One of the foremost precepts when buying stocks is to look for strength. Consolidated Edison (ED), alias Steady Eddie, is showing that. The rank and file workers have been locked out since July 1, 2012 after the contract with the Utility Workers Union expired on June 30, 2012. Managers have been filling in for the missing workers as well as they have been able to. Thus far the Con Ed system has been holding together, even with the high strain from the recent heat wave. All this makes one think that the management will also manage to negotiate a fiscally responsible contract with the union.
Apparently the market thinks this too. The stock price has been going up. Yes, utilities have been rallying in general during this time, but a rally for Con Ed is truly impressive. The company is seeking to impose major concessions on its workers, especially with respect to health and pension benefits. One could say that the company is being greedy, but recent data from Credit Suisse's David Zion says differently. He says that S&P500 pension funds ended 2011 $458B under funded. The low rates set by the Fed have buoyed housing, but they have had a severely negative effect on pension funds. These are traditionally conservative funds that rely heavily on bonds for their earnings. With the bond rates low, these funds are increasingly under funded.
The extension of Operation Twist until the end of 2012 will not help the above situation. The extension of low rates by the Fed into 2014 and possibly 2015 will not help. Retirees living longer will not help. Some companies such as AKS Steel (AKS) and Goodyear Tire & Rubber (GT) are spending more than 50% of their trailing cash flow on pensions. Businesses cannot afford to stay in business long with numbers like that. The Congress is trying to provide some pension funding relief, but this only deals with the short term by reducing pension funding requirements near term. This leaves the companies with a more dire situation in the long term. Con Ed management is again showing its metal by insisting on some concessions now.
It cannot allow itself to get into the situation of AKS or GT. The pension funding obligations may lead to bankruptcy for these companies. General Motors (GM) is another company with a big pension and health care benefits problem. Some estimate its pension and health benefits shortfall may soon reach $35B. GM's market cap at the close on Tuesday July 17, 2012 was only $30.69B. GM management has already mentioned the possibility of having to go back into bankruptcy to address this and other issues.
Consolidated Edison is right to draw a line in the sand on this issue. Yes, it would be nice to give employees all the things they request; but it would not be responsible. Consolidated Edison has a long reputation for being well run and responsible. The long term price chart of the company demonstrates this unequivocally (see below).
The chart from 1970 to now shows a consistent uptrend over the long term. You do not accomplish this by being poorly managed. Con Ed is a regulated utility. It could try to recover all of these costs from its users, but it knows the pension funding issue would become an unacceptable burden on its customers over time. It is correctly choosing to deal with the issue as it shows itself. Con Ed prides itself on its reliability and customer service. It won the 2011 National Award for Outstanding Reliability Performance by PA Consulting Group for its electricity delivery in 2010. It tries to provide for its stockholders too with 38 straight years of dividend increases and a 5 year rate base CAGR of 7.63%. This is good consistent growth.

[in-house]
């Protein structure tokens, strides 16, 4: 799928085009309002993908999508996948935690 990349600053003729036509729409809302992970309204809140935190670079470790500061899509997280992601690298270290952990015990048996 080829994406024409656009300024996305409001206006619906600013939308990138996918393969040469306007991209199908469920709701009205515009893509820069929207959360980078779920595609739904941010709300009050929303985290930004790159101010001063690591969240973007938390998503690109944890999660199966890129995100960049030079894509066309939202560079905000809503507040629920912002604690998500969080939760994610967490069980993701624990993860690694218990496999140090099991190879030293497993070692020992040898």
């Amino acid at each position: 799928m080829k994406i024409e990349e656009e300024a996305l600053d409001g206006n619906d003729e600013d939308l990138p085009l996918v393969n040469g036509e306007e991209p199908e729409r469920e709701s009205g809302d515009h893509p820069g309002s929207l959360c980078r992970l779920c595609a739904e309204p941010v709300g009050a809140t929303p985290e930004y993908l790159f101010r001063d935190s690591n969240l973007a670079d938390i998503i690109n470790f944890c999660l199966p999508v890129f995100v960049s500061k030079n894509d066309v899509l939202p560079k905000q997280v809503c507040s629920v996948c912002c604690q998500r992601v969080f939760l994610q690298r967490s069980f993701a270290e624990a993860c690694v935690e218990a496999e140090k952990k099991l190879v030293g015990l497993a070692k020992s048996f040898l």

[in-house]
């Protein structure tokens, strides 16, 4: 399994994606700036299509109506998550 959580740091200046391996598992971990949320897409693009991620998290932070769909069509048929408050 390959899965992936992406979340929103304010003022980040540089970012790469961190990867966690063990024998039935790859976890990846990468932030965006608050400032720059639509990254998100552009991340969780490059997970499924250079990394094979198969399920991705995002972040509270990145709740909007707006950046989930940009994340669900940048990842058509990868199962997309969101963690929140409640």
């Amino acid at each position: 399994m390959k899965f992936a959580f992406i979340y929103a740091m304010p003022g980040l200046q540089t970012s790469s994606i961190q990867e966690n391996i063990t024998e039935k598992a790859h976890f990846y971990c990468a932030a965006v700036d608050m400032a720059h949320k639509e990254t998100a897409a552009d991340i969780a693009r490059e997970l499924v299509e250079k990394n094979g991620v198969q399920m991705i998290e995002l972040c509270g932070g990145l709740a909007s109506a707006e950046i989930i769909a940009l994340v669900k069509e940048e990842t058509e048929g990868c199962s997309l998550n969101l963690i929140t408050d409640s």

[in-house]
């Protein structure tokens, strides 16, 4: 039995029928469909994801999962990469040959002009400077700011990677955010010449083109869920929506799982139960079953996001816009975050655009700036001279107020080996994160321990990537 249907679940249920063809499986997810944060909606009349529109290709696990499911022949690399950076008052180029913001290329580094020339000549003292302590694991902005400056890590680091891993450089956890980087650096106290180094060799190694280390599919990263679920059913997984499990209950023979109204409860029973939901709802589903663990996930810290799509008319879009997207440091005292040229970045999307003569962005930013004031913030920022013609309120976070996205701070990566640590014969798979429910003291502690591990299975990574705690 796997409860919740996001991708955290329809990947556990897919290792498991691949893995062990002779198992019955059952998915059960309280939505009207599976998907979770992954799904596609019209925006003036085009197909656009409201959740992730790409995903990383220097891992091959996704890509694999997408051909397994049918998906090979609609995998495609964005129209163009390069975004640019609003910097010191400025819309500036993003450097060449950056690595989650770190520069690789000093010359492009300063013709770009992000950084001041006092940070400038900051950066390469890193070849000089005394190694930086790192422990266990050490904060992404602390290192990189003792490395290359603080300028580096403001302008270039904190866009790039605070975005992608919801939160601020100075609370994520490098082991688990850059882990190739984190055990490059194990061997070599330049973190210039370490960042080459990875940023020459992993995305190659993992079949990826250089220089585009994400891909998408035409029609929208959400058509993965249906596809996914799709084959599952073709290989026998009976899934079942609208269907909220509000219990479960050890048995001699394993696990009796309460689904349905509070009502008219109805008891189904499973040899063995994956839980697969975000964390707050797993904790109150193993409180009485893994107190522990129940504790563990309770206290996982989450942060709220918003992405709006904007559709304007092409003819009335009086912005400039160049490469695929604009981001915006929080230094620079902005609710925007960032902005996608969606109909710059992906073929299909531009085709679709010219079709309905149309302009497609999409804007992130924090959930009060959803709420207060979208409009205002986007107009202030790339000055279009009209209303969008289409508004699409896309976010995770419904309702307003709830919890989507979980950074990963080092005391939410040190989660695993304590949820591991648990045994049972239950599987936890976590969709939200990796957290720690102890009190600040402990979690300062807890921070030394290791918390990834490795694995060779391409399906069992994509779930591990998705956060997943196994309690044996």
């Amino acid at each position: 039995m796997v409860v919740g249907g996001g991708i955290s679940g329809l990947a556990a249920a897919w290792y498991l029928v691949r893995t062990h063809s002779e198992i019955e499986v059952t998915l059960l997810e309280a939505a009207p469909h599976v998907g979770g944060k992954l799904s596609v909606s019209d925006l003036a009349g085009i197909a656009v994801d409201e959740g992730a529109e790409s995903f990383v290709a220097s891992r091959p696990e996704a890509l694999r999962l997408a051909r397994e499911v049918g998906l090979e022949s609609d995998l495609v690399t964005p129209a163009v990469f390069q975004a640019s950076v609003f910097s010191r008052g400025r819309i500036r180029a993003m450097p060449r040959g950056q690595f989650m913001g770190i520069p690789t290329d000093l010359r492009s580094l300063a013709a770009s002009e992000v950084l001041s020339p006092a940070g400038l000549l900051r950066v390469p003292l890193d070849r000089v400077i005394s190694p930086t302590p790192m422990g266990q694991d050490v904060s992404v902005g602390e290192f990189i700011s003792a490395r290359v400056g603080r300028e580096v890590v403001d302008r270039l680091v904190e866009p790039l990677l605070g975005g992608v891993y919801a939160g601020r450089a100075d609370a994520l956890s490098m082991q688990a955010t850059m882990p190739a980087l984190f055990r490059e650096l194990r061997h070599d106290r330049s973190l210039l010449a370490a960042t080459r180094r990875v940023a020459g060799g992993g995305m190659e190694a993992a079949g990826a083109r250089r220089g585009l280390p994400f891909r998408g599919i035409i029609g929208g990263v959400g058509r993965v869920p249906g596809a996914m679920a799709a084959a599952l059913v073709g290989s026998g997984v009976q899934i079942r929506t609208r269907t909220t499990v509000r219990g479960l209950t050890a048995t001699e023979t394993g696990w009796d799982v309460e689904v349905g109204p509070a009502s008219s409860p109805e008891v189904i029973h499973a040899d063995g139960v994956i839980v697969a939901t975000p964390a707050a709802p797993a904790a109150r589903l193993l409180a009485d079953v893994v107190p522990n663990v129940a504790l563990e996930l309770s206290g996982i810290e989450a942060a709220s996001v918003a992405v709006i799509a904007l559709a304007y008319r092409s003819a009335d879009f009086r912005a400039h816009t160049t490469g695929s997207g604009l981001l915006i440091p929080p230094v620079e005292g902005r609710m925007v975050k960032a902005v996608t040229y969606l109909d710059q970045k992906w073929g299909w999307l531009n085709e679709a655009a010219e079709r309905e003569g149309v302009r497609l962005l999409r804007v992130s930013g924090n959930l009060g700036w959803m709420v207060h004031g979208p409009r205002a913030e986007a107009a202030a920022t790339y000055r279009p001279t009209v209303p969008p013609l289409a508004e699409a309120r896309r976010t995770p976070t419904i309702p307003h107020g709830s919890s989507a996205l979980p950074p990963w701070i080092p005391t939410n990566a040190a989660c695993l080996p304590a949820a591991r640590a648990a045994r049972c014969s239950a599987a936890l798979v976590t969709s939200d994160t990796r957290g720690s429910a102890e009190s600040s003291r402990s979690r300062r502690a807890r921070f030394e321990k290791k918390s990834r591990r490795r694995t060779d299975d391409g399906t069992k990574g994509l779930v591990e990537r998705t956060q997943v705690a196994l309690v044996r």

Further, Con Ed is showing environmental responsibility. It is encouraging oil to gas conversions -- one of NYC's Clean Air Imperatives. It is expanding into solar. It had 30 MW of solar capacity in service on Mar. 31, 2012. It has another 14 MW under construction. Con Ed is educating people on how to conserve energy during peak periods. It has a whole list of energy saving programs. Even with the union workers all locked out for the last 2-3 weeks there has not a huge cry from NYC that Con Ed is failing to perform its function.
This is a responsible company. It is a company that you can feel safe having your money in. It has outperformed the S&P500 by roughly 51% over the last 5 years. When you add in the approximately 13% differential in the dividend payouts over those five years, ED has beaten SPY by approximately 64%. On top of that ED has a Beta of 0.18. It is very stable. Its dividend of 3.81% is substantial and reliable and its management team is impressive. The market believes it is acting responsibly. The market believes it should be able to win reasonable concessions for both sides. This is the kind of "warm and fuzzy" company that you have to like for the long run.
The two year chart of ED gives some technical direction for the more near term trade.
The slow stochastic sub chart shows that ED is near overbought levels. The main chart shows that Ed is far above its 50-day SMA. It shows that ED is in a strong uptrend. This is a stock you can buy. However, it may be a bit over extended at the moment. It you are hoping to time it better you will probably want to wait until the price line returns to the 50-day SMA or lower. Averaging in is a good strategy.
With the current world economic turmoil, it is hard to tell when the market may fall precipitously. It could happen at almost any time. Still ED does have a strong history of recovery. If you plan on owning it for the longer term, you will have a hard time finding a safer equity investment. It is currently trading at a P/E of 18.37, which is quite reasonable for a strong, good dividend payer like ED.
NOTE: Some of the fundamental financial data is from Yahoo Finance.
Good Luck Trading.